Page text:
January 30, 2018

Getting into your child’s business only creates confusion

I had a great conversation with my son this past weekend. We talked a great deal about 100Pedals’ philosophy on parenting and addiction: meeting your child where they are, for who they are; and, being the parent they need you to be instead of the parent you think you need to be.

I always appreciate his insights. Because of the work each of us has done on our independent recovery activities, we have gotten much better at open, authentic dialogue around life’s issues. We are healing, slowly. I know he doesn’t trust me with everything, but I always appreciate it when he is comfortable sharing a reflective truth based on his past experiences.

Our conversation centered around how, in his phases between active addiction and recovery, we, his mom and dad, made life difficult for him as we obsessed over every behavioral shift as though it was an indication of some change, usually for the worst.  Using his words, “I couldn’t win, and it was very frustrating.”

When I was still trying to figure out how to be the Dad I thought I needed to be, I carefully monitored his every behavior or activity for a sign of relapse or recovery. Whether he slept in, got up early, worked out, or stopped working out, it triggered a response from me towards him about something changing.  I was always in his business in an attempt to be in the know about what was going on. Any change in behavior elicited some response from me.

As my son shared, “I know it came from fear, concern and experience; but, I couldn’t win. Everything I did caused a reaction, even when the change often didn’t mean anything.”

Today, I do not monitor or attend to every shift in his behavior as I used to. Even so, our conversation served as a great reminder about the importance of distancing myself from my son’s business. Everyone experiences mood swings or adjustments or changes in behaviors and activities. These changes don’t always indicate anything for the normal person other than an altering of a habit.  When a child dealing with a substance abuse related issue alters their behaviors, we are all over it trying to figure out what this means, what it indicates, or anticipate what’s next.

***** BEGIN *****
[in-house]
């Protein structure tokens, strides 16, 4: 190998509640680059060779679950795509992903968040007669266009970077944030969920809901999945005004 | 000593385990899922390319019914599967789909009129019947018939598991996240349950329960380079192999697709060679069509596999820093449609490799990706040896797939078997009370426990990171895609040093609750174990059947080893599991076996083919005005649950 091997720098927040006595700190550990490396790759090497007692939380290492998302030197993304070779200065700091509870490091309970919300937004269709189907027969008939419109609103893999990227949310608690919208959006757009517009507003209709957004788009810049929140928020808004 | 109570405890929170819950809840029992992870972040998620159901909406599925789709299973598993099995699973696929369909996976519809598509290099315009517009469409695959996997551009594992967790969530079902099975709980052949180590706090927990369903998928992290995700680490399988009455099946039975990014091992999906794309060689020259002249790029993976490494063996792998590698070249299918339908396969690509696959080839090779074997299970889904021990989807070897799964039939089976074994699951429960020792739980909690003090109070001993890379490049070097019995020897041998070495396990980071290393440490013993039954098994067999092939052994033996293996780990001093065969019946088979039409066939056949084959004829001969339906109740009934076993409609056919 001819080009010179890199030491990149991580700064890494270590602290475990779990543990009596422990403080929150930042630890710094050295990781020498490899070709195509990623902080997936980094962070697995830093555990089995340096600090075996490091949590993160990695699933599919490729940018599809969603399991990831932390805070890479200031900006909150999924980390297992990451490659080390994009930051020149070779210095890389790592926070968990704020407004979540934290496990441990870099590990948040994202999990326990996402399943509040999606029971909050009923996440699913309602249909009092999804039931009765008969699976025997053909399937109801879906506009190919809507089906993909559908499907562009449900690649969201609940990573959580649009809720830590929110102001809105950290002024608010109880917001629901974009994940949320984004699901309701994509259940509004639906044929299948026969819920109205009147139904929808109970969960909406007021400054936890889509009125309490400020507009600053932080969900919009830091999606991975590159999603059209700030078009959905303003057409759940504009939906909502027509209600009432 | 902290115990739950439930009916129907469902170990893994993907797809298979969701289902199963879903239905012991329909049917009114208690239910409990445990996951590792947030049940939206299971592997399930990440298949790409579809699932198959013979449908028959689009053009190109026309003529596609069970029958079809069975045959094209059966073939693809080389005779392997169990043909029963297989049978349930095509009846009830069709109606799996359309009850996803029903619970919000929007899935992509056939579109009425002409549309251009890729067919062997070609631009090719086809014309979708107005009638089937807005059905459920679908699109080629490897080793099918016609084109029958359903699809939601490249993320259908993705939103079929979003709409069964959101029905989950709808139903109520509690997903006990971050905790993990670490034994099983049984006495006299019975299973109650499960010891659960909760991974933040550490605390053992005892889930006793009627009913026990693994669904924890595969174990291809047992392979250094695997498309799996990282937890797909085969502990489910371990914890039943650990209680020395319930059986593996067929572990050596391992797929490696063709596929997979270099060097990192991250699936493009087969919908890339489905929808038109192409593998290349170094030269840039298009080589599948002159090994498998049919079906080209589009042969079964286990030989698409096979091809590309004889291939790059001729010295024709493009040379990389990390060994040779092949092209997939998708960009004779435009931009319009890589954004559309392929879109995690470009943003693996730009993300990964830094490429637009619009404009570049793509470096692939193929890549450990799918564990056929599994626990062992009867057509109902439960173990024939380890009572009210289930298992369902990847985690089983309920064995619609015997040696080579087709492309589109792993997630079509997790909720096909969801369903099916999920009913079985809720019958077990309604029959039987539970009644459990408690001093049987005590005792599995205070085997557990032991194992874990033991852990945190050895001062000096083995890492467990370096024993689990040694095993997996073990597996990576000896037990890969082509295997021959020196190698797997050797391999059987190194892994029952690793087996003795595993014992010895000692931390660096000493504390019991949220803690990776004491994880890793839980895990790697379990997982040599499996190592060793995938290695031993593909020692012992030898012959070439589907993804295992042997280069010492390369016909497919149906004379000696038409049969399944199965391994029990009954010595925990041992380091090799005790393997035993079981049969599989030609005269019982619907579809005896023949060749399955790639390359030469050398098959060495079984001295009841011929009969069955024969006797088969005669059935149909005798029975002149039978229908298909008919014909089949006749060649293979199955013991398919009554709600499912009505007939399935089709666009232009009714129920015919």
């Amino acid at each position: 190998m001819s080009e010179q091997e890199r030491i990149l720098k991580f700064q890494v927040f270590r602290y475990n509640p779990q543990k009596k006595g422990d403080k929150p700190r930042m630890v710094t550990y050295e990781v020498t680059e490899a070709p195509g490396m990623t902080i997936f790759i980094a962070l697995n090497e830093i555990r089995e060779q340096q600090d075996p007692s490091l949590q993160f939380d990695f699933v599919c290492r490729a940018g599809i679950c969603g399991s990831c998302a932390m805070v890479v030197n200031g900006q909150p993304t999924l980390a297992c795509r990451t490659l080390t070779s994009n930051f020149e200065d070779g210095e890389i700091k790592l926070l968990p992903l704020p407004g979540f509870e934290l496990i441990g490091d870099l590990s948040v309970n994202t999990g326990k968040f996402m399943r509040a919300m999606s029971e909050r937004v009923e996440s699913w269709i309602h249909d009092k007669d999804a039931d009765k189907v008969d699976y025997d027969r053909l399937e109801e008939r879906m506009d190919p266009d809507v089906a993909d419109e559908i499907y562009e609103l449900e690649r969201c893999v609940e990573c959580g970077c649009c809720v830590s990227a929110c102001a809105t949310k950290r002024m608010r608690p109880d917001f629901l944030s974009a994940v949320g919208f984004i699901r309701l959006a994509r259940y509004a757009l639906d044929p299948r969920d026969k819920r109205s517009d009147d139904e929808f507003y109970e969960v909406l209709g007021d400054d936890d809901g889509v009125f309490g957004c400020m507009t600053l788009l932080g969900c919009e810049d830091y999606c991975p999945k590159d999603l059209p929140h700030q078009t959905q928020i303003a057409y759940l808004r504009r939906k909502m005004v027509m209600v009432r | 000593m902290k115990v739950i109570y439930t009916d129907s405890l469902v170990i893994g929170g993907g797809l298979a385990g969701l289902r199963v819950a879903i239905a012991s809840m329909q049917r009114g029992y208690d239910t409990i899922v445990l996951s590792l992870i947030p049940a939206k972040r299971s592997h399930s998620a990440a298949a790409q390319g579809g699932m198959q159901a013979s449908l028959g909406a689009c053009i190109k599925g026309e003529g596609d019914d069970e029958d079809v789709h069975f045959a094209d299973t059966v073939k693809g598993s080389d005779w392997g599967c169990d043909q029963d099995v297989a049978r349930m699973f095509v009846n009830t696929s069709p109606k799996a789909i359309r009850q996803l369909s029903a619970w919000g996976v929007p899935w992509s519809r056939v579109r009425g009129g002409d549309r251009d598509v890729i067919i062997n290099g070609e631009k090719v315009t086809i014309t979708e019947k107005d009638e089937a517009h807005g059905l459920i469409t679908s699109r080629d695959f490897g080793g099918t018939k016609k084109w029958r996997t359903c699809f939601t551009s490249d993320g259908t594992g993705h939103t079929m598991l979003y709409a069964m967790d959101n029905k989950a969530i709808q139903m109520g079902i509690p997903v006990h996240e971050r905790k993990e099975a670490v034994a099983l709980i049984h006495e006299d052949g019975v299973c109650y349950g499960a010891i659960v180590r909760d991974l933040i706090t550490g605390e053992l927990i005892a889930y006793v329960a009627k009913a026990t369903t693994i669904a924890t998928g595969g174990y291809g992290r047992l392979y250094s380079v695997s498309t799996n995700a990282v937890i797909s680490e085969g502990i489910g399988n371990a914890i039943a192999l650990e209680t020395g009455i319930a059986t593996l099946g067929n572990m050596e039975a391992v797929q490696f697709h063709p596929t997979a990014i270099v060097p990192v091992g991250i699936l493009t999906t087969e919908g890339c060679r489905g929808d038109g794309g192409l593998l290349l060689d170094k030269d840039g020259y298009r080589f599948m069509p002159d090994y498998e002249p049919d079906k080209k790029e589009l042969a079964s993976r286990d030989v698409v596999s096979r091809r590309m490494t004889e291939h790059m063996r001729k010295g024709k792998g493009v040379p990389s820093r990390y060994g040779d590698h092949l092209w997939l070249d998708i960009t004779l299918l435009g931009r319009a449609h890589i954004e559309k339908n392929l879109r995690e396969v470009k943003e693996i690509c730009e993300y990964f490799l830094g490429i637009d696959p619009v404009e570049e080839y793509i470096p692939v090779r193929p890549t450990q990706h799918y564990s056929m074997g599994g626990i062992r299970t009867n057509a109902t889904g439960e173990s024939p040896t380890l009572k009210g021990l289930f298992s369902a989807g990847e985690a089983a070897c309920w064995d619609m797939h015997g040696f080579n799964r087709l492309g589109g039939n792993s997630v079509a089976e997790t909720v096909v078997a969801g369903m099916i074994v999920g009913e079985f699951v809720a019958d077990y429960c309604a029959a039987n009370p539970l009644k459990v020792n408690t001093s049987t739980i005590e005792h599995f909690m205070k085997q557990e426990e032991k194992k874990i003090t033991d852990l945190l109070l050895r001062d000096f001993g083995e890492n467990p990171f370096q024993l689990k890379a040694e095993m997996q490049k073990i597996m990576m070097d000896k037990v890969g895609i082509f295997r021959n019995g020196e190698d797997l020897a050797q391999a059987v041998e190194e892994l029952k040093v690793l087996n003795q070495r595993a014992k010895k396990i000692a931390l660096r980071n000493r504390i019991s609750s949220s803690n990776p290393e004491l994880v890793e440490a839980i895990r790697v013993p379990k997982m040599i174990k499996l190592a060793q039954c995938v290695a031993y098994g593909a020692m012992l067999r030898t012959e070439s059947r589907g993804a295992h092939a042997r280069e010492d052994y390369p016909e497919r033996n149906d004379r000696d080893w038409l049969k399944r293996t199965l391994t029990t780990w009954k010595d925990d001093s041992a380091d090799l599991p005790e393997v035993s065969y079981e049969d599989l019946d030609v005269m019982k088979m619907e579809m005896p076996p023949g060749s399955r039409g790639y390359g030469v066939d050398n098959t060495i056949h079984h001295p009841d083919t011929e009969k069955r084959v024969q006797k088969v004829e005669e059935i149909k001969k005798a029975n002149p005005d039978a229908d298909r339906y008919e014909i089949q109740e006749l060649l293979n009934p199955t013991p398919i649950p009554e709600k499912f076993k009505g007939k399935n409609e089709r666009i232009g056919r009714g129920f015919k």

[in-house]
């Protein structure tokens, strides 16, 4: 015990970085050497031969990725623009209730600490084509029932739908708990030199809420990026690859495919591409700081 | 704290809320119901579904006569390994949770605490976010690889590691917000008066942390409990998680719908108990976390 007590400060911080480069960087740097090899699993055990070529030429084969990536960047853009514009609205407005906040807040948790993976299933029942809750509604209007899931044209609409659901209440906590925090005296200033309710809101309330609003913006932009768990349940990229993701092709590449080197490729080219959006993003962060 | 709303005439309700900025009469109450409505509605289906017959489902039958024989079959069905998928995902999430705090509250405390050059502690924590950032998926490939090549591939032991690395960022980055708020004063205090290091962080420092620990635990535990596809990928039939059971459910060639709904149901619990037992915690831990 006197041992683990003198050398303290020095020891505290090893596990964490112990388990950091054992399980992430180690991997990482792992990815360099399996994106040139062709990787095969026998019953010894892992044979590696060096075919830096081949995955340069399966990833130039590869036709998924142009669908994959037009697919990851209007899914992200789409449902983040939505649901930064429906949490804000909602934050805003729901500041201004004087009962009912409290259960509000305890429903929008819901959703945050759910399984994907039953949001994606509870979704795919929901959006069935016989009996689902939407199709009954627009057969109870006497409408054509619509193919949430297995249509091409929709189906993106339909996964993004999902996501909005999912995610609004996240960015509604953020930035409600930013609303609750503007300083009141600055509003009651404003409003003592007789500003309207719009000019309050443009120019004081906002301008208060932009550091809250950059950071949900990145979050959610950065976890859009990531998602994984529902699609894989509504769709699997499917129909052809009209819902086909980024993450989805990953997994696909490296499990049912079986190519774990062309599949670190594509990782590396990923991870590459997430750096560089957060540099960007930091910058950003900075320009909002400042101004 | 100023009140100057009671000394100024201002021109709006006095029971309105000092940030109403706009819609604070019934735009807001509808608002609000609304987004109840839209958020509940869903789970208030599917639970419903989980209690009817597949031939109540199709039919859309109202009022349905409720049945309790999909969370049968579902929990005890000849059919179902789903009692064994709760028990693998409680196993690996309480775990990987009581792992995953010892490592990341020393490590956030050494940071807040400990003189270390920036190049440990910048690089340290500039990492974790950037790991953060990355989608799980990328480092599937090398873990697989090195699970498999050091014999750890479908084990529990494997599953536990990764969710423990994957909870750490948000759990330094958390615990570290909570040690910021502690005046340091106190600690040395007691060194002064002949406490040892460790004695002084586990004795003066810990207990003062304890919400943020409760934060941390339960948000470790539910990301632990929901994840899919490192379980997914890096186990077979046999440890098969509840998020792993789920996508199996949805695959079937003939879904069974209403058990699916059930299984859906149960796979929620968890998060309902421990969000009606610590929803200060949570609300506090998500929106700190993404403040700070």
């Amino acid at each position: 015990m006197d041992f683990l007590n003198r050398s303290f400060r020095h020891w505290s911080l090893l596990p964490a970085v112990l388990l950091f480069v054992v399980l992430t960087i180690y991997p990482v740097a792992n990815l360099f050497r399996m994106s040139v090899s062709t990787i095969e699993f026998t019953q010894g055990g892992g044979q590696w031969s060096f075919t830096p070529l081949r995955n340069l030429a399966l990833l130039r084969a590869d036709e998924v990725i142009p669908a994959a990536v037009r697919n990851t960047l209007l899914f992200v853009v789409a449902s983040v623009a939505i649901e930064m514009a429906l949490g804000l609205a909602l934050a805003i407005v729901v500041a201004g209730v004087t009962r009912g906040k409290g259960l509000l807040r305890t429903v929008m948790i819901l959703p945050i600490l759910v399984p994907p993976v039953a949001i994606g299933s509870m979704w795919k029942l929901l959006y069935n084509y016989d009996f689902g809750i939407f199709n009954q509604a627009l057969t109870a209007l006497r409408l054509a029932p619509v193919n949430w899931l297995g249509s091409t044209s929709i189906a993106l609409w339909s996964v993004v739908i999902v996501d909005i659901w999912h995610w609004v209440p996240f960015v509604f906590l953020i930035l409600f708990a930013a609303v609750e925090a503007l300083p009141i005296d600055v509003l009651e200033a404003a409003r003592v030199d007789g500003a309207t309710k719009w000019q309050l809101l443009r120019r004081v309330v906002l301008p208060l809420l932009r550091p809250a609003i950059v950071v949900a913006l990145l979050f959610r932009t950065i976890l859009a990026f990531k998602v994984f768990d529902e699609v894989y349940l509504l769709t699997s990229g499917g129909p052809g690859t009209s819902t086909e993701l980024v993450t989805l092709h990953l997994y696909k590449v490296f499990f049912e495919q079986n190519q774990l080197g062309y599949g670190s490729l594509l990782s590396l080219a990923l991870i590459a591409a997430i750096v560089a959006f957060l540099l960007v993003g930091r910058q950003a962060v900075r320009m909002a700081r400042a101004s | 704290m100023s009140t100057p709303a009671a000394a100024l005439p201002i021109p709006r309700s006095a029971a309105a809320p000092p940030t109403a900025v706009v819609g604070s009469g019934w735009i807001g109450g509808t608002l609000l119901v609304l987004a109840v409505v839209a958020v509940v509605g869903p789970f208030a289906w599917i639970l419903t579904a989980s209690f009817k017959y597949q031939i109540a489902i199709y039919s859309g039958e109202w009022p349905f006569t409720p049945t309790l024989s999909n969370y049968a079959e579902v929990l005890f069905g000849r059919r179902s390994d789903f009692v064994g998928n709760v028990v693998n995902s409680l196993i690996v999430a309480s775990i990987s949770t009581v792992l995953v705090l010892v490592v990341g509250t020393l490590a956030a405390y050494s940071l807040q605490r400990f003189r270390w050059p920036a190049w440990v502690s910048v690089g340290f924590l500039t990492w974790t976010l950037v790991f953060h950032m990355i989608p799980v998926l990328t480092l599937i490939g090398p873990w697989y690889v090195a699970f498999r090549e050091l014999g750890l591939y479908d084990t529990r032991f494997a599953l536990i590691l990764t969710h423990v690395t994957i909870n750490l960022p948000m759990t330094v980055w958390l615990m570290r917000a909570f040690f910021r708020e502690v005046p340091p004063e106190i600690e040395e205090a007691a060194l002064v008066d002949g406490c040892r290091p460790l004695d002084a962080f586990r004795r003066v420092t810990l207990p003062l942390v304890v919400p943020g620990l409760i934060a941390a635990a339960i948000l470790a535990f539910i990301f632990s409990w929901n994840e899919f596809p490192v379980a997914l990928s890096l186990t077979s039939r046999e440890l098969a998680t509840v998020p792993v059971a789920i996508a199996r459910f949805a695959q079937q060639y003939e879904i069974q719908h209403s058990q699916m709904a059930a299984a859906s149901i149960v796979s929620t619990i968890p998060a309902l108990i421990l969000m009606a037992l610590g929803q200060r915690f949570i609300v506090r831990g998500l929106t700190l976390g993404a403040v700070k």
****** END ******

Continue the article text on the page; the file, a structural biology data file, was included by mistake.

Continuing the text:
Why do we obsessively engage in monitoring our children’s behaviors like this? What do we hope to accomplish?  It is an unhealthy obsession.

I am certain there are a litany of reasons why we believe it is so important. It doesn’t matter why as we can justify any behavior if we want to. It does not mean it is healthy, because it isn’t.

I have discovered I have very little control on whether my son uses or not. I have very little influence or ability to interrupt his behaviors if he begins to relapse. I could freak out when he does, but that will change nothing.  I can race him to a detox facility when he does; except, unless he wants to be there, he will leave soon after I do. My obsessiveness sends a variety of unhealthy messages: I don’t trust him, I have no confidence in him, and I believe he cannot do this without my involvements. We are getting into areas which contribute very little to the recovery process and adversely impacts healing broken relationships (note, every relationship experiences breakage when substance abuse and addiction are involved.)